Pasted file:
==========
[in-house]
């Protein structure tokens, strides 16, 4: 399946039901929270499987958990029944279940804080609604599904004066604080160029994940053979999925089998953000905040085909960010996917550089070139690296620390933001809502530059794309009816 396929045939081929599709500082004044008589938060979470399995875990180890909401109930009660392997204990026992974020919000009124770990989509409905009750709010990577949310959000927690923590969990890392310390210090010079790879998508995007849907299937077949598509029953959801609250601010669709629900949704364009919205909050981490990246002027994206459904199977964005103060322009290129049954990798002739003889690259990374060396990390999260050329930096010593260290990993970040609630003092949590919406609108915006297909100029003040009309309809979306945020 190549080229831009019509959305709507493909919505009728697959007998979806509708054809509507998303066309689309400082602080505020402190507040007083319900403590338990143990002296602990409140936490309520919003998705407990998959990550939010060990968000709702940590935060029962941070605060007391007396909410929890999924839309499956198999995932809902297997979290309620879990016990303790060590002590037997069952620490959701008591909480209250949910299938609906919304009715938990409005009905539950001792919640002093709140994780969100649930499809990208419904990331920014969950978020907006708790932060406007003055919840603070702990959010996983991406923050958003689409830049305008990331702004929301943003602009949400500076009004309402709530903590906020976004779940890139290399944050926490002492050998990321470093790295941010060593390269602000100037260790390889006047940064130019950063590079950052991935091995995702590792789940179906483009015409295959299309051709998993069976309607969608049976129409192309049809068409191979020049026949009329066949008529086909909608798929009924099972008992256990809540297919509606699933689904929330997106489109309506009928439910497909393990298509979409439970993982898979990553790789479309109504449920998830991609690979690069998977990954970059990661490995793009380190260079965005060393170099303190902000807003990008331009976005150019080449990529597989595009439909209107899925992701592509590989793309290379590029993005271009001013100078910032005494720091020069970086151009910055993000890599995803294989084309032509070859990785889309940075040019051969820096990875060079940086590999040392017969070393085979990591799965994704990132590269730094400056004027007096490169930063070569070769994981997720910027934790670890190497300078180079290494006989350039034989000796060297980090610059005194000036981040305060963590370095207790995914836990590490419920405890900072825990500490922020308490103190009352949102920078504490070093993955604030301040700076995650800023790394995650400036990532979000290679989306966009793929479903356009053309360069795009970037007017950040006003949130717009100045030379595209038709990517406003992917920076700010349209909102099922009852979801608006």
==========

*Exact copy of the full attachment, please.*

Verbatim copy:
[in-house]
């Protein structure tokens, strides 16, 4: 399946039901929270499987958990029944279940804080609604599904004066604080160029994940053979999925089998953000905040085909960010996917550089070139690296620390933001809502530059794309009816 396929045939081929599709500082004044008589938060979470399995875990180890909401109930009660392997204990026992974020919000009124770990989509409905009750709010990577949310959000927690923590969990890392310390210090010079790879998508995007849907299937077949598509029953959801609250601010669709629900949704364009919205909050981490990246002027994206459904199977964005103060322009290129049954990798002739003889690259990374060396990390999260050329930096010593260290990993970040609630003092949590919406609108915006297909100029003040009309309809979306945020 190549080229831009019509959305709507493909919505009728697959007998979806509708054809509507998303066309689309400082602080505020402190507040007083319900403590338990143990002296602990409140936490309520919003998705407990998959990550939010060990968000709702940590935060029962941070605060007391007396909410929890999924839309499956198999995932809902297997979290309620879990016990303790060590002590037997069952620490959701008591909480209250949910299938609906919304009715938990409005009905539950001792919640002093709140994780969100649930499809990208419904990331920014969950978020907006708790932060406007003055919840603070702990959010996983991406923050958003689409830049305008990331702004929301943003602009949400500076009004309402709530903590906020976004779940890139290399944050926490002492050998990321470093790295941010060593390269602000100037260790390889006047940064130019950063590079950052991935091995995702590792789940179906483009015409295959299309051709998993069976309607969608049976129409192309049809068409191979020049026949009329066949008529086909909608798929009924099972008992256990809540297919509606699933689904929330997106489109309506009928439910497909393990298509979409439970993982898979990553790789479309109504449920998830991609690979690069998977990954970059990661490995793009380190260079965005060393170099303190902000807003990008331009976005150019080449990529597989595009439909209107899925992701592509590989793309290379590029993005271009001013100078910032005494720091020069970086151009910055993000890599995803294989084309032509070859990785889309940075040019051969820096990875060079940086590999040392017969070393085979990591799965994704990132590269730094400056004027007096490169930063070569070769994981997720910027934790670890190497300078180079290494006989350039034989000796060297980090610059005194000036981040305060963590370095207790995914836990590490419920405890900072825990500490922020308490103190009352949102920078504490070093993955604030301040700076995650800023790394995650400036990532979000290679989306966009793929479903356009053309360069795009970037007017950040006003949130717009100045030379595209038709990517406003992917920076700010349209909102099922009852979801608006």